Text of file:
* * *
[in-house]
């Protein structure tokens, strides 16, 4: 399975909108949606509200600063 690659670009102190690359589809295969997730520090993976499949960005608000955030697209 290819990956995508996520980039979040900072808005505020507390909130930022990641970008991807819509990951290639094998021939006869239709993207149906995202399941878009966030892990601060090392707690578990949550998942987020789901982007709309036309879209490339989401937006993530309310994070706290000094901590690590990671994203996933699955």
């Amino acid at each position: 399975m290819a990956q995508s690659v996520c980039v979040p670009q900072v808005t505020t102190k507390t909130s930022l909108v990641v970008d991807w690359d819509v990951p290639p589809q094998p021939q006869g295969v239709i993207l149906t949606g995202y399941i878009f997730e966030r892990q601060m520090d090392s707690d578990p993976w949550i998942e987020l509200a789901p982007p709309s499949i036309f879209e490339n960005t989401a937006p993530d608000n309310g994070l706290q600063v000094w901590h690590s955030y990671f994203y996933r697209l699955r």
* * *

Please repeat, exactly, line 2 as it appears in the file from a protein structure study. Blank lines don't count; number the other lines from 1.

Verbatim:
């Protein structure tokens, strides 16, 4: 399975909108949606509200600063 690659670009102190690359589809295969997730520090993976499949960005608000955030697209 290819990956995508996520980039979040900072808005505020507390909130930022990641970008991807819509990951290639094998021939006869239709993207149906995202399941878009966030892990601060090392707690578990949550998942987020789901982007709309036309879209490339989401937006993530309310994070706290000094901590690590990671994203996933699955």